How affordable is “affordable housing?”

Cross-posted from MuST blog at Slum Dwellers International

Muungano wa Wanavijiji has been mobilizing and positioning saving schemes groups within its umbrella on the concept of collective group savings to spur up housing development and upgrading. In efforts geared to empower the structural development framework of the federation in addressing the needs of the poor, savings are often restricted to their own small extra income which may be contributed in a small spread ways.

In Kenya today housing finance institutions such as the Housing Finance, Jamii Bora and other major housing credit organizations have the mandate to support low-income groups and give them low interest loans to build or improve their homes. Unfortunately, most of these institutions have conditions of institutional guarantee for the loans that are not easy to fulfill by slum dwellers in Kenya. While, on the other hand, mainstream commercial financial institutions give loans to recognized and salaried individuals, which in most cases need to be accompanied by tax returns and land documents as collateral for loans.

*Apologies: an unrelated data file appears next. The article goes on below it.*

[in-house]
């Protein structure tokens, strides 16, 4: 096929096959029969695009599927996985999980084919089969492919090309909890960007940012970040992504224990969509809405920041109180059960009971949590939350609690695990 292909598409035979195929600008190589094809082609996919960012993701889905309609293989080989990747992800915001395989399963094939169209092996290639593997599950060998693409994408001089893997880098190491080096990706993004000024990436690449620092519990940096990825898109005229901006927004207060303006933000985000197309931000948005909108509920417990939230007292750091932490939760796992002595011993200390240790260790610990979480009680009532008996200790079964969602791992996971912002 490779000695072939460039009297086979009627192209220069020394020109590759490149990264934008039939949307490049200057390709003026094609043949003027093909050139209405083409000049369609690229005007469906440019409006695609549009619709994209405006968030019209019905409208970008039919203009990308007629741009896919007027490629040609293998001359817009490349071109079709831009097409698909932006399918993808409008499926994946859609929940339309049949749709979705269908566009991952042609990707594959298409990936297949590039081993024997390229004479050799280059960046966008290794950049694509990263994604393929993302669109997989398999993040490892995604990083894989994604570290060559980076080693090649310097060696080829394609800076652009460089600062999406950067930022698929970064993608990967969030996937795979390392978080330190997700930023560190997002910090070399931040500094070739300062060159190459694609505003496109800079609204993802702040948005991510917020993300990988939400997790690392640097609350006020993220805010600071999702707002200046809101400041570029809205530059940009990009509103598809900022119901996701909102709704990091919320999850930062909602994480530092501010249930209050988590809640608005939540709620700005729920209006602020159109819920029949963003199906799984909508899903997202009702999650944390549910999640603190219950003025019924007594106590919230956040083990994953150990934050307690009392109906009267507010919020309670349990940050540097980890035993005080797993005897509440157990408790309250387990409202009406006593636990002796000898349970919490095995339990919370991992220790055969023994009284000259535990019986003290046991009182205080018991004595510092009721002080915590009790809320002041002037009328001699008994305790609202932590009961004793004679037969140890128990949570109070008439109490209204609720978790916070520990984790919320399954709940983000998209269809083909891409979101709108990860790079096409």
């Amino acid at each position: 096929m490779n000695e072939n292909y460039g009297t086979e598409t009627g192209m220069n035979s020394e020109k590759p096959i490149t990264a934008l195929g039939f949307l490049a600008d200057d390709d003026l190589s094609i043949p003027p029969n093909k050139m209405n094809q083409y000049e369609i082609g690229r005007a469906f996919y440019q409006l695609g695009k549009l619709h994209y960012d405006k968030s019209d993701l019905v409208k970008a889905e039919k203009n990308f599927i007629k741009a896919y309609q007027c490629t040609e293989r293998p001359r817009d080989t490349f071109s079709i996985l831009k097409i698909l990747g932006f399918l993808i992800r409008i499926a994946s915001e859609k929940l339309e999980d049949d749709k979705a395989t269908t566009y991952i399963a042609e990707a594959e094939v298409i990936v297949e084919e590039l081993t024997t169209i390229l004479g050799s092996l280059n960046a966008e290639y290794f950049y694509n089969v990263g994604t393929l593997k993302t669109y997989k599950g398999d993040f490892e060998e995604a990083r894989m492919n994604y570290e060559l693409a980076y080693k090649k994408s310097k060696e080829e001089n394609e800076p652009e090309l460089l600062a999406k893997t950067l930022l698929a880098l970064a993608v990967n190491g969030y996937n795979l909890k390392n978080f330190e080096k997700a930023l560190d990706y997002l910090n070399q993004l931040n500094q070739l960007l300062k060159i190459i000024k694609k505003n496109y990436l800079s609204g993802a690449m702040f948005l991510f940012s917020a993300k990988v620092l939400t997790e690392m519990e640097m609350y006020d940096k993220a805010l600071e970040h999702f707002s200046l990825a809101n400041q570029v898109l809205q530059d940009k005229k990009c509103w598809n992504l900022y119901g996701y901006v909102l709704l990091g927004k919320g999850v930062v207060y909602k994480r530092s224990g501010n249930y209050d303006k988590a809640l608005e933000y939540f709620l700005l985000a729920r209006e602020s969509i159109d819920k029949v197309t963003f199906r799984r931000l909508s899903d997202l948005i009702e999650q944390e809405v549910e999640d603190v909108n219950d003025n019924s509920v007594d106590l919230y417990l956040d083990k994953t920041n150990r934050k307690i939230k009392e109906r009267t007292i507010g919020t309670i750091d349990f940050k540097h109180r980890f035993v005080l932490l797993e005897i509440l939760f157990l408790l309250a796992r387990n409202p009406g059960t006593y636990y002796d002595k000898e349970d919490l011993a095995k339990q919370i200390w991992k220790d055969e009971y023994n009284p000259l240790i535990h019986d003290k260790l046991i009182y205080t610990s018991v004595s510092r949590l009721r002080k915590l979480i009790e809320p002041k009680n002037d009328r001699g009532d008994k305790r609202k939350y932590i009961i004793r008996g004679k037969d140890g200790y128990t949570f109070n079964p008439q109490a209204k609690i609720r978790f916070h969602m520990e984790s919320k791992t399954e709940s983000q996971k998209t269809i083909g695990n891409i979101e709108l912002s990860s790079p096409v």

In the Kenyan development and upgrading scope this has remained a major challenge. Unlike upgrading, redevelopment is capital intensive. The Kenyan housing and development policies are major proponents of slum redevelopment, with the aim of attracting private finance, a good example being the Kenya Informal Settlement Improvement Programme (KISIP) and the Kenya Slum upgrading Programme (KENSUP). The Kenya Slum Upgrading Programme (KENSUP) is the result of a meeting in November 2000 between the then President of Kenya and the Executive Director of UN-HABITAT at which the Executive Director offered to spearhead a slum upgrading programme for Kenya starting with Nairobi’s largest slum, Kibera. The programme was jointly funded by the UN-HABITAT, The World Bank, Cities Alliance and the Government of Kenya. The Grant agreement was signed in July 2002.